I've witnessed just how powerful discovering a passion can be with my teenage son, who always learned better outside the classroom than inside it. After expressing an interest in mechanics, I bought him a junker car as a gift. At the time, he knew very little, and I knew even less, which left him almost exclusively to his ingenuity and the resources he had at his disposal.
He used YouTube to learn how to do repairs and Amazon to order parts, and he restored the car to its former glory, along with his confidence. Then I bought him a second new — well, old — car to repair, and then another, while he cultivated a passion and talent for engineering. He never once needed to be in a traditional classroom environment to learn these skills, and now he wants to study to become an engineer.
Have to get on that conference call? Need to take a shower? Want to get in your daily exercise? Call in support — or Zoom them into your home. Whether it's an aunt, uncle, grandparent or family friend, you likely have a team of "experts" at your disposal you never realized existed. If you're separated or divorced, this team includes the "other parent," too.
After divorce, co-parenting can present difficult challenges for parents related to how to raise their children together now that they're no longer a couple, and this includes how to educate them. Throw in a potentially deadly novel coronavirus and the added dislocation of an ongoing pandemic, and separated and divorced parents find themselves more than ever facing challenges about how to best support their children's schooling not only from one home but from two.
Homeschooling presents a golden opportunity for co-parenting because it enables you and your ex to parent to your strengths. If you're good at schooling, be the one to teach a subject such as math. If you're the "fun" parent, try a family mountain biking trip designed to teach your kids science while outside. Both skills hugely impact the development of the children, and neither is more important than the other.
If one-on-one learning still presents too much pressure, consider joining a "micro pod," where families bring together groups of five to 10 students to learn together in a homeschooling or "unschooling" environment. Using this method, students capitalize on the socialization benefits of co-learning while minimizing the risk of virus transmission; and parents share the cost burden of hiring a professional teacher.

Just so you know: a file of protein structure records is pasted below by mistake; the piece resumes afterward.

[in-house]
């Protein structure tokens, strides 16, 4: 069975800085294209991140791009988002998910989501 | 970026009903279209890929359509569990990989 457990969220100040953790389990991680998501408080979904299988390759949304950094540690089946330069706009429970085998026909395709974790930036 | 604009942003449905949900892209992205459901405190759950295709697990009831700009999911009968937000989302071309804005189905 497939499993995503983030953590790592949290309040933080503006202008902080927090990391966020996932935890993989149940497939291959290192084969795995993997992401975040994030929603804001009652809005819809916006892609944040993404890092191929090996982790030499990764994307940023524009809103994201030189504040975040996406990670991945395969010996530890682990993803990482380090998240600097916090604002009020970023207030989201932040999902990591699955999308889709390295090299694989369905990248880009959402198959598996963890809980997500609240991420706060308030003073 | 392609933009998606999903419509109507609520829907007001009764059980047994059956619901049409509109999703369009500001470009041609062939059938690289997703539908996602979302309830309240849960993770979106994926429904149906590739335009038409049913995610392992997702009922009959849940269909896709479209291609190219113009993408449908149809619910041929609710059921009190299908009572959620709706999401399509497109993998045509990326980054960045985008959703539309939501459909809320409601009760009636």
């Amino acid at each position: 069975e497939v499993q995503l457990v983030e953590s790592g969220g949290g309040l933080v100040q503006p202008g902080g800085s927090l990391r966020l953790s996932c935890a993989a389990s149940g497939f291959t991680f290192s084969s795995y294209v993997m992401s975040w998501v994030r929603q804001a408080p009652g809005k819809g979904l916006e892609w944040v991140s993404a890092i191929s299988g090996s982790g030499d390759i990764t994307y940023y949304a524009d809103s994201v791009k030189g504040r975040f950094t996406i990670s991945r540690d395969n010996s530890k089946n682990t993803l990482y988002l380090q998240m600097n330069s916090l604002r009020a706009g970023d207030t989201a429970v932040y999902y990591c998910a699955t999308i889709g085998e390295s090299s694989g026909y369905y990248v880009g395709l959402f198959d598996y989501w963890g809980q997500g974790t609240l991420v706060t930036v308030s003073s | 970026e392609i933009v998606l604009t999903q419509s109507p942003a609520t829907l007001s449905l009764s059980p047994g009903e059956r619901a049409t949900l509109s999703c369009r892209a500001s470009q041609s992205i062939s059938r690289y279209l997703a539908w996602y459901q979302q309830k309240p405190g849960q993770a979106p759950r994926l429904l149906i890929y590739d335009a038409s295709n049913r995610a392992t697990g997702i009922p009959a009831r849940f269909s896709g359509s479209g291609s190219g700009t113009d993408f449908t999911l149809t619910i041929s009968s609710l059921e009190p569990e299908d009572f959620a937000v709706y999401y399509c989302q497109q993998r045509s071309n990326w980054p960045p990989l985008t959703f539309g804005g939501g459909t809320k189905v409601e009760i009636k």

Barter for education
Implement a barter system. If you possess a skill, trade it. You're a great cook and know a teacher who hates preparing meals? Suggest preparing a few meals a week for that educator in exchange for providing lessons.
Don't forget about those experts you know, especially the retired ones: that neighbor or your mother's bridge partner. With years of experience in their respective fields, they have a wealth of information they'd likely be happy to trade, perhaps for grocery shopping or help with other errands, if you ask.
Is a live person not available? No problem. Don't be afraid to incorporate screen time into your curriculum.
Websites such as YouTube offer hundreds and hundreds of educational channels. Many learning institutions offer online courses, for children of all ages.
Schedule family movie nights to create teachable moments. From documentaries to blockbusters, films spark thought-provoking conversations, not to mention opportunities to learn about history and literature, including how to identify story arcs and analyze characters.
Improve your children's "EQ"
Another essential but sometimes undervalued facet of childhood development is emotional intelligence. We need to alleviate the uncertainty children are feeling, especially right now; we don't know what's going to happen in the near future, and homeschooling is an opportunity to make the outside world feel a bit safer.
We can do this by safely exposing our children to the outside world — take your children hiking and show them all the birds. The ocean. The mountains. We fear the unknown, so when we can see, touch and feel the outside and know we’re still okay, we tend to feel less afraid.
Cherish the time
We didn't ask for it or want it, but the pandemic has forced us to slow down and take stock — of our health and all we hold dear. For many families, that has meant we are blessed with the opportunity to strengthen our familial relationships. How we educate our children is merely another conduit for doing so.
Children aren't the only ones who are learning. Parents are, too.